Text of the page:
Research submitted to UOA26 in Modern Languages and Linguistics represents a diversity of approaches to the study of language and culture. It includes work by staff from the Departments of Languages & Cultures, English Language & Applied Linguistics, and the School of Psychology & Clinical Language Sciences. Together we focus on addressing the historical origins of contemporary problems, the current factors that contribute to them, and the ways people within and outside of academia can work together to solve them through better understandings of language and culture.
Overall Quality profile
Our research is focused on three distinct but interrelated areas:
- Conflict, contact and migration: Work in this area addresses the relationship between language use and identities, ideologies and social cohesion in contexts of conflict, migration, displacement and discrimination. Areas of interest include the protective role of language in global mobility; the representation of migrants in political and media discourse, particularly related to issues of racism and hate speech; multilingualism and language contact; and the intersections of language, nationalism and conflict.
- Maintaining healthy and prosperous societies: Research in this area focuses on how linguistics and cultural studies can contribute to healthy and prosperous societies through strengthening areas such as health and education. Work addresses language teaching and learning and is informed by sociocultural, psycholinguistic and neurolinguistic approaches, as well as the role of language and discourse in health, business and professional communication.
- Transmission of knowledge and culture across time and space: Our third major focus is the material and technical means through which culture is disseminated and their political, economic and social underpinnings. Research in this area includes work on book history and publishing, the role of publishing and translation in contexts of rapid political change and conflict, as well as digital technologies and their impact on language, communication and culture.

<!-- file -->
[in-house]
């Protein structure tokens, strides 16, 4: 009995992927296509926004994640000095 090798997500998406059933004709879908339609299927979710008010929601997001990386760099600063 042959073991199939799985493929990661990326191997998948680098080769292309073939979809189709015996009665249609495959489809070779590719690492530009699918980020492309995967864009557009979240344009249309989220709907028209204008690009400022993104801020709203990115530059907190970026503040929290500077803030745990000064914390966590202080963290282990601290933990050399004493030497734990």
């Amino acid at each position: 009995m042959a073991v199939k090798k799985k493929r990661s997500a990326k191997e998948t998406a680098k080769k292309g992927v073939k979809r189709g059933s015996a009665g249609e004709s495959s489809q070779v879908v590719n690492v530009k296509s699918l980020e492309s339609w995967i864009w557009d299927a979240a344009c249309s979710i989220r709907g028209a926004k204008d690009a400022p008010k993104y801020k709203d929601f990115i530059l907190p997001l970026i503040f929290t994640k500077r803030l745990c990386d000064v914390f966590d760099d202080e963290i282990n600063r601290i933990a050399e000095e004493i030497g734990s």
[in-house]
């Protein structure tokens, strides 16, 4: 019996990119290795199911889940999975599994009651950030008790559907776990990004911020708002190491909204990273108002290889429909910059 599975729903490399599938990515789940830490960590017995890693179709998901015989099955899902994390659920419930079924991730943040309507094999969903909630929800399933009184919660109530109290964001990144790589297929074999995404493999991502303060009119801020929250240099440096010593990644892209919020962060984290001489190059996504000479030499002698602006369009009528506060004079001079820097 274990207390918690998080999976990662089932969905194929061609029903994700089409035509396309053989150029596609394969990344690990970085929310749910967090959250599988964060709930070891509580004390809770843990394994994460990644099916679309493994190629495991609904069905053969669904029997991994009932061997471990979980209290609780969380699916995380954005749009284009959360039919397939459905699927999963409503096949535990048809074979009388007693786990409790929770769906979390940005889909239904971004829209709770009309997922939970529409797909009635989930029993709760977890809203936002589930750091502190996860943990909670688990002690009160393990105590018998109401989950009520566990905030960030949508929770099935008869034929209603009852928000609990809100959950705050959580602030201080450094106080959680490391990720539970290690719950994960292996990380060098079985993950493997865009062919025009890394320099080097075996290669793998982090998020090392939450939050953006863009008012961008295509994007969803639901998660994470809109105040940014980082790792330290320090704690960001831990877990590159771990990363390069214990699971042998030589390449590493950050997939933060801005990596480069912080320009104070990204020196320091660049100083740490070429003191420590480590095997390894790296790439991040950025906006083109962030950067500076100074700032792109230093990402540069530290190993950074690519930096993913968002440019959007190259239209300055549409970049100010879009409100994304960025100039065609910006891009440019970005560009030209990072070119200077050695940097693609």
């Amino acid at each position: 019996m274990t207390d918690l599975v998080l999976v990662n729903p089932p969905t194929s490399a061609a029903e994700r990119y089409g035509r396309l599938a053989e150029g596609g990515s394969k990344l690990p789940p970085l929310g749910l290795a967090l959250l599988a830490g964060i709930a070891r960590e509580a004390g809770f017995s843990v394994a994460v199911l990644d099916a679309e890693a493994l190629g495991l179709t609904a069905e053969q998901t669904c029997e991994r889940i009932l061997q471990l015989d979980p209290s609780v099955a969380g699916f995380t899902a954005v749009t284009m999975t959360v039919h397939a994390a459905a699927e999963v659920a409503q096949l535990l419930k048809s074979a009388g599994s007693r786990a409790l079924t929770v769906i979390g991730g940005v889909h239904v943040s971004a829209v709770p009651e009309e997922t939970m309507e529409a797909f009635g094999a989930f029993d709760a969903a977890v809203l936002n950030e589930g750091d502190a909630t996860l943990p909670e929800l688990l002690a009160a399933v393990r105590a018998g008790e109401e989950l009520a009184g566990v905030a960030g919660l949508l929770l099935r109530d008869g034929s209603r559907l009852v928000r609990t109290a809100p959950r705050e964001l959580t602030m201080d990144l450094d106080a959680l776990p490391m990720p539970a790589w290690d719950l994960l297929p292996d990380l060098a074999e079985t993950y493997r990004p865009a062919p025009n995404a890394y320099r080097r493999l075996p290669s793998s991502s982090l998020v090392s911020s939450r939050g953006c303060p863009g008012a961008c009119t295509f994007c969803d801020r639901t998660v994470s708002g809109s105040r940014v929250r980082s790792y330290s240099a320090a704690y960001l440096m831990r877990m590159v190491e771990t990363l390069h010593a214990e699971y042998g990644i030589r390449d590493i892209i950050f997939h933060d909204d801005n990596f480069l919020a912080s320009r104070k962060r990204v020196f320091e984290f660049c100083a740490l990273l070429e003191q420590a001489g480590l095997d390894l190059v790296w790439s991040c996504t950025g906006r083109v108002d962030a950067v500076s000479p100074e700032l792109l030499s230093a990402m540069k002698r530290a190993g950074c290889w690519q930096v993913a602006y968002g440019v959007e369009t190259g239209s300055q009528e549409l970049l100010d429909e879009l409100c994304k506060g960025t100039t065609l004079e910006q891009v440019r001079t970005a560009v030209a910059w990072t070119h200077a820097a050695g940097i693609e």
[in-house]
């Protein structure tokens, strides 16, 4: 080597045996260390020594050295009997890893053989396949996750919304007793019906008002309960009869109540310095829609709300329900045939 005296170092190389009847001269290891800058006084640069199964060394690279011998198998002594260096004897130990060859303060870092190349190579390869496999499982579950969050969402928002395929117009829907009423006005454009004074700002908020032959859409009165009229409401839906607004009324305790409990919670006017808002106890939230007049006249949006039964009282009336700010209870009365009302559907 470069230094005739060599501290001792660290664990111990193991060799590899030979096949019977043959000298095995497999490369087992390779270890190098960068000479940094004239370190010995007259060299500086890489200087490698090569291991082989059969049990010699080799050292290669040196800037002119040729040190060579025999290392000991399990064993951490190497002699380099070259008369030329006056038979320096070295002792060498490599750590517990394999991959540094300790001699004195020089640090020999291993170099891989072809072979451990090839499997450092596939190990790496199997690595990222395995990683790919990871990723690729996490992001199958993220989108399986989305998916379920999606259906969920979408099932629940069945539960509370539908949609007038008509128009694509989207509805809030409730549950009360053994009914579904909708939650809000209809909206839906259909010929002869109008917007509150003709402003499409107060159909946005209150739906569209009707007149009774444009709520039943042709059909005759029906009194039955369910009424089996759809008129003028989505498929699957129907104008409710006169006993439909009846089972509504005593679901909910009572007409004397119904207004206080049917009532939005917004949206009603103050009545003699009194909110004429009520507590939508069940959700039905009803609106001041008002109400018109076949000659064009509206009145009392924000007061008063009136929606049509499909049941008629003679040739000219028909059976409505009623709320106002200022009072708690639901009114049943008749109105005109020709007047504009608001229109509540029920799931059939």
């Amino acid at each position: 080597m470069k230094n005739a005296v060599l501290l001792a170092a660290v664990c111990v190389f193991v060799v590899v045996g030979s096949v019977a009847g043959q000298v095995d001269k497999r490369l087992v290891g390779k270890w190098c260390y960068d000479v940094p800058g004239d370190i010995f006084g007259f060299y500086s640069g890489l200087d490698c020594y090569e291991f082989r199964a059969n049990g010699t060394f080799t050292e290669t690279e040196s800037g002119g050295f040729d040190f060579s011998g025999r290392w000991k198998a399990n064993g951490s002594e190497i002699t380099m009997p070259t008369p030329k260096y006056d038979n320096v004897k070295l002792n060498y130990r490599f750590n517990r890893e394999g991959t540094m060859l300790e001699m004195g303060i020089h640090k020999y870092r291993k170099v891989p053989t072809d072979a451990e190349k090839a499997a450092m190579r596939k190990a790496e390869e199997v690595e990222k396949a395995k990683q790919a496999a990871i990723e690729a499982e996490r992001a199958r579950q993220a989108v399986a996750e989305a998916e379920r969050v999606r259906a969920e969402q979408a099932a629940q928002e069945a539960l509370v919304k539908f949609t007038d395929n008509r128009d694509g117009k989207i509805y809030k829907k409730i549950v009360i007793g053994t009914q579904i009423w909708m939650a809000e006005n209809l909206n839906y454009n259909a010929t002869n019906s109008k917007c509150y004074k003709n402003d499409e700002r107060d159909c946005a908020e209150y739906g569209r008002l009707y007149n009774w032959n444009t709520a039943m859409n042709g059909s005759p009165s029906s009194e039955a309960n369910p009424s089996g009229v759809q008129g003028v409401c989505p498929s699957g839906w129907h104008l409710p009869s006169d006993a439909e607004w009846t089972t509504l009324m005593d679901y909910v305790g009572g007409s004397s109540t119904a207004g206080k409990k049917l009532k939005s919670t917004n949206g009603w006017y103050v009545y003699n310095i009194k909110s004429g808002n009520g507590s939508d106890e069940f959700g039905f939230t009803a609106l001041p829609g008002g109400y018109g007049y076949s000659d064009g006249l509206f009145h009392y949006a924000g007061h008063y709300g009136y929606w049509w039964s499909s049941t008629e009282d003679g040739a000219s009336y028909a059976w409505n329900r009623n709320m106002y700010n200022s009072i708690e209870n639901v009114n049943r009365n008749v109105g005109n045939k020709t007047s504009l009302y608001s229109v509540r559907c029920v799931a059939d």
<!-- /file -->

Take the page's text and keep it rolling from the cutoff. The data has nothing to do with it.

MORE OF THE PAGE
Our work is supported by three of the University’s Interdisciplinary Research Centres:
- Centre for Literacy and Multilingualism which brings together researchers from Education, Psychology and Modern Languages.
- Centre for Book Cultures and Publishing which works closely with the University’s renowned Special Collections in book publishing and printing history.
- Centre for Health Humanities which provides a forum for work with scholars in History, Literature, Philosophy and Pharmacy.
Staff and doctoral students
We submitted 27 staff in UOA26 (24.7 FTE): 7 Professors, 9 Associate Professors and 11 Lecturers or Postdoctoral Fellows, including 6 early career researchers.
Over the assessment period for REF2021, 50 students were awarded their doctorate. We typically have about 41 PhD students at any time (from 18 countries in 2019/20).
We are members of the AHRC’s South, West and Wales Doctoral Training Partnership which provides funding and other opportunities to research students.
Collaborations and networks
We work with multiple Departments within the University and with overseas institutions, government bodies and NGOs from Asia, Europe, and the Middle East. Work in publishing and book culture benefits from collaborations with libraries, museums and professional societies as far afield as Argentina, Austria, Cuba, France, Germany, Italy, Israel, Spain, Sweden and USA. We have strong relationships with international aid organisations, especially the UN, DFID, the British Council and NGOs such as Amnesty International, Oxfam and Christian Aid. Closer to home we work with local refugee groups, the charity Changing Faces, and with the St Giles Trust for our prison-related work.
Selected examples of national and international recognition between 2014 and 2020:
- Fellow of the Academy of Social Sciences (Professor Rodney Jones)
- Member of the Council of Europe Committee of Experts on Combating Hate Speech (ADI/MSI-DIS) (Professor Federico Faloppa)
Impact case studies
Examples of the impact our research has had at local, national and global levels.